Lucky Peach: It’s not a cookbook, but it’s a magazine about food and cooking complete with recipes. And it’s curated by David Chang. The two issues released this year (on a quarterly schedule) were devoted to ramen and “the sweet spot,” and were both “single-minded in their pursuit of what’s wonderful about cooking and eating food.” I’m hoping that the promised iPad app arrives soon; the accompanying videos promise to be quite entertaining.
Serious Eats: The subtitle says it all: “a comprehensive guide to making and eating delicious food wherever you are.” The book condenses the Serious Eats web site into one manageable volume while still leaving plenty of room for argument about where the best burger/pizza/hot dog/ice cream/barbecue/sandwich can be found. Not satisfied with providing comprehensive “best of” lists for each category, the editors unleash their secret weapon – cook/scientist J. Kenji Lopez-Alt – who developed recipes for everything from pancakes to sliders to Korean fried chicken.
Jeni’s Splendid Ice Cream: This is the first ice cream recipe book I’ve read that doesn’t rely on the traditional egg custard as a base for its finished product. Jeni’s focus is on using milk and cream alone, removing as much water as possible, and adding starch to produce a creamy, gelato-like texture. Her maple flavor is the base for my own french toast ice cream, but her other recipes present unusual flavor combinations. I’m still feasting on her Queen City Chocolate Cayenne.
The Cook’s Illustrated Cookbook: I have been a Cook’s Illustrated subscriber since 1996, and have the shelf of back issues to prove it. My complaints about the single issues are the need to update the separate index every year and an absence of issue numbers in the indexing. This book solves those problems by compiling every published recipe, grouping them by type, and providing a comprehensive index. You lose the writeups for the recipes as well as the non-recipe features from the magazines, but you regain a whole lot of shelf space for a very reasonable price.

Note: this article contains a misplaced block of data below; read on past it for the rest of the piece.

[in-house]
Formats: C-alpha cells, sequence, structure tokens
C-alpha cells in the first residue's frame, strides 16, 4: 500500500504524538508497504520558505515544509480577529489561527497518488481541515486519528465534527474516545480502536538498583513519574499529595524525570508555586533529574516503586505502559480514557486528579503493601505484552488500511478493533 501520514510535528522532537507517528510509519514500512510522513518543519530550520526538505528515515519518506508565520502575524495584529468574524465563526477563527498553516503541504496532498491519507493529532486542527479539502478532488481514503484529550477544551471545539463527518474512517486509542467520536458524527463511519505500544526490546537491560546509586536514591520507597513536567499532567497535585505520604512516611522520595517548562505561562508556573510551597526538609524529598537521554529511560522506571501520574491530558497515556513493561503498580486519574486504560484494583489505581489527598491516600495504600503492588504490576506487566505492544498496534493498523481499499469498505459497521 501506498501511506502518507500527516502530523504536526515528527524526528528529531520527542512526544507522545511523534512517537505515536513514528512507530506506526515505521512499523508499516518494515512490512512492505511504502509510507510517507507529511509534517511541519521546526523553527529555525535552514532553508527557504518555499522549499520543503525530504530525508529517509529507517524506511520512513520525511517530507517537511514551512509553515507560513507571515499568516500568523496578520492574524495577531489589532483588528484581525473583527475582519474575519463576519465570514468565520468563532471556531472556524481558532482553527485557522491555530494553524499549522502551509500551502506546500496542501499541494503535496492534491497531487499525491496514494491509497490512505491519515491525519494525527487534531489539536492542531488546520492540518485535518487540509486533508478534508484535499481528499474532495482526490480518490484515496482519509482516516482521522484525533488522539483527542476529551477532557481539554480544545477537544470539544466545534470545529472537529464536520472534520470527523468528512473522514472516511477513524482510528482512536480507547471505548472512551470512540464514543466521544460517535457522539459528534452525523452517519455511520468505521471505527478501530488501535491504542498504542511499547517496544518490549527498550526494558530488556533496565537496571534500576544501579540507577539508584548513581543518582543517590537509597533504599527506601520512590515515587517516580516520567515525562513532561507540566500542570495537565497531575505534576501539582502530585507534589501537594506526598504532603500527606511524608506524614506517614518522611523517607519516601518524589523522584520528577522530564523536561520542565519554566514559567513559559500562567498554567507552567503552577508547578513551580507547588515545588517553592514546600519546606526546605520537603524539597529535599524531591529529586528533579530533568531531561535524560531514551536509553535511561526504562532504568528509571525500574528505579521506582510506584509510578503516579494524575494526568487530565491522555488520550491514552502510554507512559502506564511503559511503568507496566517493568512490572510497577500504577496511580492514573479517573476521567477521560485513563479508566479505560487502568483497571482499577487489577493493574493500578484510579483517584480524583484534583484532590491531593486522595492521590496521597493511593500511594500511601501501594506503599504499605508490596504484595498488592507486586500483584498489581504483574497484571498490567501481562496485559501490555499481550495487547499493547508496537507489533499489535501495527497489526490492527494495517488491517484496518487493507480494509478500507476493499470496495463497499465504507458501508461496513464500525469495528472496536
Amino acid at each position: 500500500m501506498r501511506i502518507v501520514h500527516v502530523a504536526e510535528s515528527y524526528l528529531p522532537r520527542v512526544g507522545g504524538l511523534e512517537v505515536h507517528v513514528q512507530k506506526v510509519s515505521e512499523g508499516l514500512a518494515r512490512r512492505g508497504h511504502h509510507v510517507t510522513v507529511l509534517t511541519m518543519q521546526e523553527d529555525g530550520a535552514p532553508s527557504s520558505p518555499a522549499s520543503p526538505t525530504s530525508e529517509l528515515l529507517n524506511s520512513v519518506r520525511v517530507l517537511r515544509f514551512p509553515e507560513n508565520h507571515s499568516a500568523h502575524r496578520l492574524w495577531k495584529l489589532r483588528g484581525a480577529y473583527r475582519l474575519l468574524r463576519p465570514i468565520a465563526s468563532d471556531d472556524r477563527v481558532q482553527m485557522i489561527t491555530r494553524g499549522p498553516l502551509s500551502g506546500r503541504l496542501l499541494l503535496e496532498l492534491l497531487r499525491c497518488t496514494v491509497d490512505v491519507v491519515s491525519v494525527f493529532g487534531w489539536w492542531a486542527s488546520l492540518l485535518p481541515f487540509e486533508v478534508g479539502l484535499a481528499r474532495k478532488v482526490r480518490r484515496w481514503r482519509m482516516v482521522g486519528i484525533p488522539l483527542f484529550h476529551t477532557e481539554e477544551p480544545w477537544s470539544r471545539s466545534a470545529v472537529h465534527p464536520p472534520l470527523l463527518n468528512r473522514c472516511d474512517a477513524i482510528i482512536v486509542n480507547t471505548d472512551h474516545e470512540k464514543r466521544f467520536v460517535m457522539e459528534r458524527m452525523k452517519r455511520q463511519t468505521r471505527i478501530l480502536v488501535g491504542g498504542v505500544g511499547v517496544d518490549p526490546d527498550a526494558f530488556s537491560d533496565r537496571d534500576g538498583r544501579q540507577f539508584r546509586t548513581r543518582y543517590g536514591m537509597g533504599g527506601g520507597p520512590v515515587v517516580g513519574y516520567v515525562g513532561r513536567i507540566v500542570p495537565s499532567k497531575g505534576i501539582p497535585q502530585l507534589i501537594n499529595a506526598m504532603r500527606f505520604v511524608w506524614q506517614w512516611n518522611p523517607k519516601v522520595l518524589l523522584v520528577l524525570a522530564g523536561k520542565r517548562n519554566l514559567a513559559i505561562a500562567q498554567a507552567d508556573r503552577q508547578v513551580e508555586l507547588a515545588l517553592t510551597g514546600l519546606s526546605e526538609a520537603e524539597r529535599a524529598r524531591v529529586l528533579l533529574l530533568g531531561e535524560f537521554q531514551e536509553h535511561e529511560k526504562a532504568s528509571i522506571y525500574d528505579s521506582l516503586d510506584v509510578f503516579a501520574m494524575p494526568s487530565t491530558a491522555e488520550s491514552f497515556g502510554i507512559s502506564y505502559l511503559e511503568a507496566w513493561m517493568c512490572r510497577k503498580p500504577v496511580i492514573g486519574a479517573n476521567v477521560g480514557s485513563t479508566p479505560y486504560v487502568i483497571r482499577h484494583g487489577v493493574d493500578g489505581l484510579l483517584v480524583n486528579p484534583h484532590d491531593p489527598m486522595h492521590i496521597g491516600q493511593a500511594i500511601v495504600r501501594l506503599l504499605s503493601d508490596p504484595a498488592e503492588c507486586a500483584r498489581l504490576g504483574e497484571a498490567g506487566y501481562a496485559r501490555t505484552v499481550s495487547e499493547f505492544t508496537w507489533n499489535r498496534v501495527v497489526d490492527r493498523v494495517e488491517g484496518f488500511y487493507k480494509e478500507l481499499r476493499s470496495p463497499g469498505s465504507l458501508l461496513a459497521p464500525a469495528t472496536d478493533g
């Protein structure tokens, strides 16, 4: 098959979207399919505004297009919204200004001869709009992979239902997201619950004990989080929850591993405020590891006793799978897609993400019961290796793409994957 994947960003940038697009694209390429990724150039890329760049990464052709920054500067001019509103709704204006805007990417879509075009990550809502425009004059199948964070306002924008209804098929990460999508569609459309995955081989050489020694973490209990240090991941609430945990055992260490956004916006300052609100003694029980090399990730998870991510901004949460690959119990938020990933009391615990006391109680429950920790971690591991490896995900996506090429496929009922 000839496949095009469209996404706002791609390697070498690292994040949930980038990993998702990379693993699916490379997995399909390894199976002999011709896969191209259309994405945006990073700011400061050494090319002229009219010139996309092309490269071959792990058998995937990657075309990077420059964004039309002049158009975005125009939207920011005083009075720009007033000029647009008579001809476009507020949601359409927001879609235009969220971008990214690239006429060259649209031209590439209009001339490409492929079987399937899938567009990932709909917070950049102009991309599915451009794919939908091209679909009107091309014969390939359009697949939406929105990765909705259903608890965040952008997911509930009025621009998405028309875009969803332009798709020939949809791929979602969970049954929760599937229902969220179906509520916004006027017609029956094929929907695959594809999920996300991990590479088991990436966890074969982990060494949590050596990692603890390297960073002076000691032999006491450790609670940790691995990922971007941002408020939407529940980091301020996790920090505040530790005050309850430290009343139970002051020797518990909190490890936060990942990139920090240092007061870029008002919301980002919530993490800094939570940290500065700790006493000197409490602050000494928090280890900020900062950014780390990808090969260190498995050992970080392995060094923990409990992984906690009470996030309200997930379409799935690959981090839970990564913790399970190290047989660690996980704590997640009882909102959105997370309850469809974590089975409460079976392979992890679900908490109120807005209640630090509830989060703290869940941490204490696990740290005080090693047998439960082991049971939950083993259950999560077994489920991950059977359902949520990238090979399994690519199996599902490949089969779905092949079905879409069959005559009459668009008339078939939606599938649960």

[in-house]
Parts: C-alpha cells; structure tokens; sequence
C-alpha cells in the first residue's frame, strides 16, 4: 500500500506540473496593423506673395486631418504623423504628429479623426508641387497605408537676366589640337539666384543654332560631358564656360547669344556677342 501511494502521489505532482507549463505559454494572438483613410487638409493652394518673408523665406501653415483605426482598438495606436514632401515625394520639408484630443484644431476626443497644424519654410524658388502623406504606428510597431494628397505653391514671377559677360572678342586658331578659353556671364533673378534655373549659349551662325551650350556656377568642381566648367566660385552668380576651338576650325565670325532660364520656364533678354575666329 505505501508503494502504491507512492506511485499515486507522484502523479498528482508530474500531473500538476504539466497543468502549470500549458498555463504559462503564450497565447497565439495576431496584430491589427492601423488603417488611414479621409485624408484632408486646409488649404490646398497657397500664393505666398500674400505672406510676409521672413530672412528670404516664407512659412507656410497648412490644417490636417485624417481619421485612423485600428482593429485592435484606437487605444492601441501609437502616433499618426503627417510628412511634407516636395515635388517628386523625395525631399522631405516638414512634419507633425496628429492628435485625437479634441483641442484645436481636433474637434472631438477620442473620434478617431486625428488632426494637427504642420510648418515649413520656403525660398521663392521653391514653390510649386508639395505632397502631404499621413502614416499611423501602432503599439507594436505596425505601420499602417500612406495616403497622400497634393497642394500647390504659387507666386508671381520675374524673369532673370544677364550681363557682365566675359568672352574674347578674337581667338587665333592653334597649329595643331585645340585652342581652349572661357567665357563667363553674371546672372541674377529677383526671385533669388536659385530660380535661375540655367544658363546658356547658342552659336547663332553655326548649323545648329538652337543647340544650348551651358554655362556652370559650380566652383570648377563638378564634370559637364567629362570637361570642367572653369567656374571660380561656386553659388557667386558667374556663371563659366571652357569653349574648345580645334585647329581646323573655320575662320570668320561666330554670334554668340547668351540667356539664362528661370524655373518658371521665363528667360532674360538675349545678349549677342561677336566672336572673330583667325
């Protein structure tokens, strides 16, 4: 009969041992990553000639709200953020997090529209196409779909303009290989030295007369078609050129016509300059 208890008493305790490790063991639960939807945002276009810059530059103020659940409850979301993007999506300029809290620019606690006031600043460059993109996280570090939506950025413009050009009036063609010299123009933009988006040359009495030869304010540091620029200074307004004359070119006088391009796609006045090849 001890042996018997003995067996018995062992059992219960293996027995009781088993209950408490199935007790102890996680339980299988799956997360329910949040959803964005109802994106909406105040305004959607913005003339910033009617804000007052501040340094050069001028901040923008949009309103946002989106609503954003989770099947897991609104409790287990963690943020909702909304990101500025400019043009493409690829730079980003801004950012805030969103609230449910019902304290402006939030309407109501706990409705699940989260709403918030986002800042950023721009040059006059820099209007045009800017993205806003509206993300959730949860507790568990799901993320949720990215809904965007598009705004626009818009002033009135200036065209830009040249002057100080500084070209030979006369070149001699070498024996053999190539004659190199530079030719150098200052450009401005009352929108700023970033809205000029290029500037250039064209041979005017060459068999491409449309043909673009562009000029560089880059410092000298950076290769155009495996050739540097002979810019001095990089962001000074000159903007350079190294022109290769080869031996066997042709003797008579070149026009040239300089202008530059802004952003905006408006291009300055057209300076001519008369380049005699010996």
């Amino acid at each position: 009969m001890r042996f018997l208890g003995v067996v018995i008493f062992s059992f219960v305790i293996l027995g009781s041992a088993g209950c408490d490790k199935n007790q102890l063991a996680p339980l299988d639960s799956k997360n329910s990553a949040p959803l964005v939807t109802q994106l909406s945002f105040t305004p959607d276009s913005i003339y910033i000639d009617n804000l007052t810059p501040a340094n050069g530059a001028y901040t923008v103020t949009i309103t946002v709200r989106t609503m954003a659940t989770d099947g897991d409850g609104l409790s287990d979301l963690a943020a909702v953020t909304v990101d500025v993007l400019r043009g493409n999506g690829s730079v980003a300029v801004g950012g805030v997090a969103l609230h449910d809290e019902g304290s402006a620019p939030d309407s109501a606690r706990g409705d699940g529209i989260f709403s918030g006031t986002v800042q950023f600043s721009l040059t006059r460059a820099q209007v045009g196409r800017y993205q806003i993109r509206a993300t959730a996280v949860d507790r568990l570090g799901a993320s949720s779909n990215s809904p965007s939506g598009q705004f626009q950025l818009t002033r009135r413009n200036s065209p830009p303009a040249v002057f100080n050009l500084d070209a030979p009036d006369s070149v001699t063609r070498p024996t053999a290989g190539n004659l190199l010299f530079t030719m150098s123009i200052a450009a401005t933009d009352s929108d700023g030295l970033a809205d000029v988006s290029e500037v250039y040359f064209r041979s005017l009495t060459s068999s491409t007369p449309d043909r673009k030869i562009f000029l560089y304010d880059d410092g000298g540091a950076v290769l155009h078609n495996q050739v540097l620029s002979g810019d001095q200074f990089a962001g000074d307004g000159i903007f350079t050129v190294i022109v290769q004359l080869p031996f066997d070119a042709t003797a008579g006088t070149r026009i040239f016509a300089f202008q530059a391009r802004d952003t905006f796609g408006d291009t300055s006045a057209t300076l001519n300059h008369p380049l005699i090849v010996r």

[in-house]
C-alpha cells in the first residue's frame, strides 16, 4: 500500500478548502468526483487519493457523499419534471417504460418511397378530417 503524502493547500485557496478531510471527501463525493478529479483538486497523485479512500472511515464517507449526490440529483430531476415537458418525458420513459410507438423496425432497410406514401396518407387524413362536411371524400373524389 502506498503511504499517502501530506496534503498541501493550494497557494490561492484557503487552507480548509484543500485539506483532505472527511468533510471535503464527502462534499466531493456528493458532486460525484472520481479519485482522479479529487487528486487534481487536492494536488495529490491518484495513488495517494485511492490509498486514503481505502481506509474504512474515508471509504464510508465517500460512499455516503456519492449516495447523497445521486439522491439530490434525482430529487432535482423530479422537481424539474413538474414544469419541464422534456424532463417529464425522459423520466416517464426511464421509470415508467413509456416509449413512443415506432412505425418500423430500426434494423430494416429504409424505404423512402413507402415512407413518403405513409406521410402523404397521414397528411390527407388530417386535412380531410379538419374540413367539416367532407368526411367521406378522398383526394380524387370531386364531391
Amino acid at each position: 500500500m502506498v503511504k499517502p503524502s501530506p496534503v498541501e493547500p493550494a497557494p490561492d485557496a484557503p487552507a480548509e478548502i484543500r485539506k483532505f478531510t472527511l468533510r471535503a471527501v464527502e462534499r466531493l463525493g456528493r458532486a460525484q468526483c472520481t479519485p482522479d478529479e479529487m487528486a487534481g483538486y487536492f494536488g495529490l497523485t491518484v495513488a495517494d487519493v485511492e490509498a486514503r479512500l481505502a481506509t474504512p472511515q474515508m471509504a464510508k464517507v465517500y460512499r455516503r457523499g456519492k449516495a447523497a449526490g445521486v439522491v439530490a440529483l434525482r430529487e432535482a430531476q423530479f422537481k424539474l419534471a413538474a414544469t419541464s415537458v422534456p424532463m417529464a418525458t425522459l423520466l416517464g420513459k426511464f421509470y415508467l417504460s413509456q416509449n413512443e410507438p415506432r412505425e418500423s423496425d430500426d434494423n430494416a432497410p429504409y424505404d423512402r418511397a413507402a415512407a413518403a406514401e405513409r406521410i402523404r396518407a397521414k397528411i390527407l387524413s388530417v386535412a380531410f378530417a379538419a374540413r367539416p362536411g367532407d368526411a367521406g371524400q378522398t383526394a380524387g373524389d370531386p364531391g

Eat Your Books: This site, which I have written about recently, is a meta-cookbook with search and filtering capabilities. If you have more than a single shelf of cookbooks, you should be using Eat Your Books.
Next: Paris 1906: I didn’t et to eat the inaugural menu at Next, a homage to classics from Escoffier, but I can look at the photos and cook the entire menu myself, thanks to this iPad-only cookbook/souvenir. I hope they continue the trend because I’m dying to cook some of the dishes I ate from the Thailand menu.
Life, on the Line: Not a cookbook at all, this is Grant Achatz’s autobiography, following his cooking career from the CIA to the French Laundry and then his Chicago restaurants Trio, Alinea, and Next. Achatz’s chapters are interspersed with commentary from his business partner Nick Kokonas, which makes for some jarring transitions, but Kokonas’s no-nonsense style and willingness to dish dirt about the restaurant business is a fitting counterpoint to Achatz’s drive to perfection. Lest you forget, he beat a potentially career-ending case of tongue cancer and opened two new restaurants.
Special thanks to every publisher who sewed a cloth bookmark (or bookmarks) into a cookbook. They’re very useful, and show that you’re actually thinking about your readers.